One of the most surprising things about Hawaii travel this year is the unending appetite of visitors, as well as the unpredictability of tourism, even in what should by now be the off-season. In a “coco” nutshell, you’ve spent more, stayed longer, and for every 50 visitors, you’ve supported one job.
The state “remains positive that Hawai’i will achieve a full recovery by 2025.” Each visitor, on average, puts $250 into the state tax coffer, not including county taxes. Even with this success, however, current Lt. Governor Josh Green wants to impose a $50 fee on all arrivals if elected governor.
When looking at these numbers for September 2022, some will wonder why he would even mess with this success. Visitors statewide spent $1.45 billion last month, up 18.5%. You also stayed longer than pre-Covid, up 5.9% at 8.9 days of Hawaii vacation on average.
The most important visitor sector spending soared in September.
Visitors from the western states are the financial drivers for Hawaii travel. Last month, for example, their numbers increased by 29% and represented 62% of all domestic visitor spending.
The amount they spent was eye-popping as the state reports:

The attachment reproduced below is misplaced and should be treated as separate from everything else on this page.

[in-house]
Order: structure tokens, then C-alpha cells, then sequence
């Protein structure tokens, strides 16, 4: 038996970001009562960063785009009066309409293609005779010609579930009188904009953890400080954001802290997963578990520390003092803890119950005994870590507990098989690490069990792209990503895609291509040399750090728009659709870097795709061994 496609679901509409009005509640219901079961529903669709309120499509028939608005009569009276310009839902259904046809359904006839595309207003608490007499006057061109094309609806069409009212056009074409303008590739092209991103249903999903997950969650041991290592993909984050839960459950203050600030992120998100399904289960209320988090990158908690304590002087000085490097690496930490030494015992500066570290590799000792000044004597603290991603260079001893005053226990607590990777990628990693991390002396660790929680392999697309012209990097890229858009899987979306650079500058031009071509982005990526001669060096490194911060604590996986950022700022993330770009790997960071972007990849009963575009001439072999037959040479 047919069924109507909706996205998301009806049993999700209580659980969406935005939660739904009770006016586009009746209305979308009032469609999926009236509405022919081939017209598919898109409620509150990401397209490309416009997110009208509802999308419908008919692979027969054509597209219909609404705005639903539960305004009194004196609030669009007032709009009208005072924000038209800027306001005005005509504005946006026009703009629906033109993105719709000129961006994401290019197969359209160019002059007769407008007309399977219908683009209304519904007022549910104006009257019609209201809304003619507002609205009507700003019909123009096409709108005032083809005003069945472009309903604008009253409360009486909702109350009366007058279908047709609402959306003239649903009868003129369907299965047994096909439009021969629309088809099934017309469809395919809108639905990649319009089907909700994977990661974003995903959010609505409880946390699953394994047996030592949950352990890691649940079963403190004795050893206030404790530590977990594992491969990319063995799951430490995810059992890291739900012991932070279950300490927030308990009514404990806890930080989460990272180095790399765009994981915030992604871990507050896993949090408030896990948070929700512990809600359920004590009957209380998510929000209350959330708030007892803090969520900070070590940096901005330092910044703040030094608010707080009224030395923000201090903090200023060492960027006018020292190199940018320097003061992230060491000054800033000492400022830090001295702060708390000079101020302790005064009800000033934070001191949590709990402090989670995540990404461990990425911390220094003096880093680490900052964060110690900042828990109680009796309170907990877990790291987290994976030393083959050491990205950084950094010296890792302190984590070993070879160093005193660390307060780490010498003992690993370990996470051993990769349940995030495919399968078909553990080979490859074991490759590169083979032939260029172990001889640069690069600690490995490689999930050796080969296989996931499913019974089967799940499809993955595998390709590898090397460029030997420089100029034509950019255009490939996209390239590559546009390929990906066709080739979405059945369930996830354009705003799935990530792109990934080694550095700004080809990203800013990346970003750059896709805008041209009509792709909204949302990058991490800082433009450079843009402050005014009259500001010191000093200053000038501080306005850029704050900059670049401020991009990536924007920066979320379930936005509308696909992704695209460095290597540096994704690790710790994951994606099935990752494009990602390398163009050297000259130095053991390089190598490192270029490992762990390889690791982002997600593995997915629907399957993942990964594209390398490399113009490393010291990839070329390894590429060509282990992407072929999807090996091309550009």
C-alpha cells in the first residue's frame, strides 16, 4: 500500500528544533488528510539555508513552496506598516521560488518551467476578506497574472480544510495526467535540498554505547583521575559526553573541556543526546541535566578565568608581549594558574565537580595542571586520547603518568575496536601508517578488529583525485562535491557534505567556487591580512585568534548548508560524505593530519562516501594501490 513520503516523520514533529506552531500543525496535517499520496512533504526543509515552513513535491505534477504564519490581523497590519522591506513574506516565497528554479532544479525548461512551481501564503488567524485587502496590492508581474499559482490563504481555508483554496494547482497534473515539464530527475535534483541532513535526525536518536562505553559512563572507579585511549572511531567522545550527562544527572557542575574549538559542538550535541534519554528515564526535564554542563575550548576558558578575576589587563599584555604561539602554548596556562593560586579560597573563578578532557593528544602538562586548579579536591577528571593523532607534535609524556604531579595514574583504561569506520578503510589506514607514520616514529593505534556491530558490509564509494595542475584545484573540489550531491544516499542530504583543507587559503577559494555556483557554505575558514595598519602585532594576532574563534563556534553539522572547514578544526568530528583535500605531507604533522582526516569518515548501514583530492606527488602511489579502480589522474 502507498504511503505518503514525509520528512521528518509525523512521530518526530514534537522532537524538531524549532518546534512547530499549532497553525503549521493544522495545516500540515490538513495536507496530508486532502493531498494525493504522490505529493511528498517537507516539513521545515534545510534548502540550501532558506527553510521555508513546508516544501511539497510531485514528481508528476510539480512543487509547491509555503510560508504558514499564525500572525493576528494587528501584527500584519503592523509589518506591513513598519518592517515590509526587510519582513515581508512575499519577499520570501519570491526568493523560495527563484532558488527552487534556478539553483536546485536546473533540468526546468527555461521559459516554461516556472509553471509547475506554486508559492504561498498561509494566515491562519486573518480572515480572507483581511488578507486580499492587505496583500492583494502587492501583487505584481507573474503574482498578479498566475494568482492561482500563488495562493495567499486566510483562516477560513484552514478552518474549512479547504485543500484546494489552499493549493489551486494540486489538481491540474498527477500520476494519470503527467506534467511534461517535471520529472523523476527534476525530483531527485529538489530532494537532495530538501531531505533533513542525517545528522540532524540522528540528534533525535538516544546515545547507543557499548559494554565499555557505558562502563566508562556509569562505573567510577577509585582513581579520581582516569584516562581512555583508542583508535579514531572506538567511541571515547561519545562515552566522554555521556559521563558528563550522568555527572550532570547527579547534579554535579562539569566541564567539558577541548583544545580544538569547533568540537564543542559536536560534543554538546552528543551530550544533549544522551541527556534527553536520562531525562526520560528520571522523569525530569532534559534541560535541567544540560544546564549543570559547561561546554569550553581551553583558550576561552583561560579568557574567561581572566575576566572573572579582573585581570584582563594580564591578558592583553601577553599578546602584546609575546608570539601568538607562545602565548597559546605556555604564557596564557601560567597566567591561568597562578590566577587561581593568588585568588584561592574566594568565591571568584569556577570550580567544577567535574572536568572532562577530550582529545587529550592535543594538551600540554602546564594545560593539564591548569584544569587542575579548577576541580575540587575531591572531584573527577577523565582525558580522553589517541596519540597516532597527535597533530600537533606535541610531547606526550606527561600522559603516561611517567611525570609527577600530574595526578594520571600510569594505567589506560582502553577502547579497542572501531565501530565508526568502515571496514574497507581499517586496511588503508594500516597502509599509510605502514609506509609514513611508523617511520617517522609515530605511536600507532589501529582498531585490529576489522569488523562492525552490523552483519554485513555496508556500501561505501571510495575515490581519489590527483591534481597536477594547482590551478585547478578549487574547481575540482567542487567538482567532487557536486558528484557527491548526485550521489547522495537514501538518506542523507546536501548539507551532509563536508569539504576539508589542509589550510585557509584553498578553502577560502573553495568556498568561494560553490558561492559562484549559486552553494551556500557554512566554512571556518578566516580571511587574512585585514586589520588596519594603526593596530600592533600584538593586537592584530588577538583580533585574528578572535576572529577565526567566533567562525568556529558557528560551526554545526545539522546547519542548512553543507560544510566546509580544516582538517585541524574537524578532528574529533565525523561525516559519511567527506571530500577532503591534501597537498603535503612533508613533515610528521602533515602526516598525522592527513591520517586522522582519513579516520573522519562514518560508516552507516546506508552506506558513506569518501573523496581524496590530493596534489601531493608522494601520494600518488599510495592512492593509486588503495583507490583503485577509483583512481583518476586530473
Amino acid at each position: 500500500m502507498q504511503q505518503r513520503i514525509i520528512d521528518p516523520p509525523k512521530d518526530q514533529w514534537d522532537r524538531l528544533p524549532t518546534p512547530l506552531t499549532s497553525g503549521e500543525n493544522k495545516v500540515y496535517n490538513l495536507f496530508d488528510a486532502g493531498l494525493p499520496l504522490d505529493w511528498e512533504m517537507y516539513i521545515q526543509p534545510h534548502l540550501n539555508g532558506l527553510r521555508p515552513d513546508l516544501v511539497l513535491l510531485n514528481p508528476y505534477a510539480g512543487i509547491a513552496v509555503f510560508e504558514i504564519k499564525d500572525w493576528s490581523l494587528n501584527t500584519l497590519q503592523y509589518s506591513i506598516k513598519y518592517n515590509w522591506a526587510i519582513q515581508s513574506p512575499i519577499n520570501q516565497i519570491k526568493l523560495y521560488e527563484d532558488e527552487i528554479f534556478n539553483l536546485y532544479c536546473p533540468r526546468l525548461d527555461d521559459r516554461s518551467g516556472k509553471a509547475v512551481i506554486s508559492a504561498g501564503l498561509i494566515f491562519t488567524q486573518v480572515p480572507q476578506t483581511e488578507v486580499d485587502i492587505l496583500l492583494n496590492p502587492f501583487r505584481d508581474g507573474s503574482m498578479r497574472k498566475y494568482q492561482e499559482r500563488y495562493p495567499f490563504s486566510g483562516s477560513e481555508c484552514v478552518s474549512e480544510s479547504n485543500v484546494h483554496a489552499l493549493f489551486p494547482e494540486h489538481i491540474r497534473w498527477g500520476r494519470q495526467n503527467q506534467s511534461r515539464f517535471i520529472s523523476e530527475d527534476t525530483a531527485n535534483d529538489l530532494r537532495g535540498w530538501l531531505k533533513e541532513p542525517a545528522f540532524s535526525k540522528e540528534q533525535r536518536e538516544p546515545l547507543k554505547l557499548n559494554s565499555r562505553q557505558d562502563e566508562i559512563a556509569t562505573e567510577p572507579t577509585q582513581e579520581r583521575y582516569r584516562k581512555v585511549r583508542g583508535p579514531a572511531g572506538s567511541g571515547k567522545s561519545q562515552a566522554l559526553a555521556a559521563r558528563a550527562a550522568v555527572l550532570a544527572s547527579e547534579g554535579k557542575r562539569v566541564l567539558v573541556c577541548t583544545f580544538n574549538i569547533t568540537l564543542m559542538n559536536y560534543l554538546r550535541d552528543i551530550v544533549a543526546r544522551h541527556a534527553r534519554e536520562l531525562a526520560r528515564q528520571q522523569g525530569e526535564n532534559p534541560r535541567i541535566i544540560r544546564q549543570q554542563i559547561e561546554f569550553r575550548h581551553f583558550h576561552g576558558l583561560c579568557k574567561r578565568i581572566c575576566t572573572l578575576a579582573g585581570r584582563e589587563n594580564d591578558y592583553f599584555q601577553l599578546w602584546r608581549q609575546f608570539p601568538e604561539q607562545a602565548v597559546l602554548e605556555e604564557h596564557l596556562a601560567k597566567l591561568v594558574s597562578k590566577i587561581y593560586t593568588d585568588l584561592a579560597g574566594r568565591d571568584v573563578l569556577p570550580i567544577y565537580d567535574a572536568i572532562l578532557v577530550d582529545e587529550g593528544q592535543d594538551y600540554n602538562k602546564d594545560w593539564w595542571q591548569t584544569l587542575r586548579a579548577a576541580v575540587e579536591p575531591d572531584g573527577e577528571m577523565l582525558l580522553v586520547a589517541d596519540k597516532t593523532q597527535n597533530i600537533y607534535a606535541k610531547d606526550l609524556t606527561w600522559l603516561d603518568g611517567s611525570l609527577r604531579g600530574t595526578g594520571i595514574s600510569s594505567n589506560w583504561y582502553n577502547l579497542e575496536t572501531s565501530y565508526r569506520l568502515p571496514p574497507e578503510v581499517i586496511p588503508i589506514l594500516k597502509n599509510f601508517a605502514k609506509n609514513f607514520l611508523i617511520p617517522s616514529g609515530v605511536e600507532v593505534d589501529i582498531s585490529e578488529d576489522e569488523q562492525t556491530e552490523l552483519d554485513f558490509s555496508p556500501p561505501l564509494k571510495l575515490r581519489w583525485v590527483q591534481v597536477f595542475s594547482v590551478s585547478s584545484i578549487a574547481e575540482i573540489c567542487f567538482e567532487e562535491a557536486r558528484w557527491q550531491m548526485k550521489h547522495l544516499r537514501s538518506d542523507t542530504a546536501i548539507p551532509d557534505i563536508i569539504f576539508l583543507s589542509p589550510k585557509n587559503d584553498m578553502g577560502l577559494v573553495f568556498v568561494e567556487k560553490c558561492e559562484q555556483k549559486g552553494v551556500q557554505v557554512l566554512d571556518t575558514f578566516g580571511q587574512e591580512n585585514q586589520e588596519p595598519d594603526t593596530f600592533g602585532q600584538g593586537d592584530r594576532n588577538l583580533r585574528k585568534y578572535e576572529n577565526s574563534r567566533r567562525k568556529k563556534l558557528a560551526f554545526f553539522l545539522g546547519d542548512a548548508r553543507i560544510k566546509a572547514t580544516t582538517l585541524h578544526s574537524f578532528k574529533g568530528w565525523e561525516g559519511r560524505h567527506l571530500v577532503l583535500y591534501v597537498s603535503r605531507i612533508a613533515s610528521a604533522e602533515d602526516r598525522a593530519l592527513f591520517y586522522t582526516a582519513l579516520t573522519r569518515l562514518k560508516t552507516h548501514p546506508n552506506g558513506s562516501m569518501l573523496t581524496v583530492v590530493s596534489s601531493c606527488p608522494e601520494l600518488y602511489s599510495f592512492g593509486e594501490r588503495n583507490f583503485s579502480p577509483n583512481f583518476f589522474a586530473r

“U.S. West visitors spent $779.8 million in September 2022, up 67.3 percent from $466 million in September 2019.
US-east coast visitors also increased by 28.4% in numbers. These visitors represented 38% of domestic spending. And in dollars, the state said, “U.S. East visitors spent $423.1 million in September 2022, up 46.5 percent.” International visitor numbers and spending remained significantly suppressed.
Kauai eclipsed prior tourism numbers.
One island, Kauai, was a standout performer, where travel soared to record levels, eclipsing 2019 by 12.5%. In September, 105K visitors came to the Garden Island, and spending was +29% compared to 2019.
Oahu’s performance was relatively lackluster.
Visitors to Honolulu were 386K last month, down 16% compared with 2019. Overall visitor spending was up by 12%. Putting those two together tells the story that last month’s Oahu visitors spent far more.
Maui visitors statistics showed a modest uptick.
Maui saw 218K visitors last month, which was +4% compared with 2019. Visitor spending on Maui was a more modest 22.3% increase, compared with Kauai, in total spending.
The Big Island had some increase in visitors but a lot more spending.
Hawaii Island had 118K visitors last month, up 5.3% compared with 2019. Spend was $193M, +32% compared with 2019.
Do you think this trend will continue?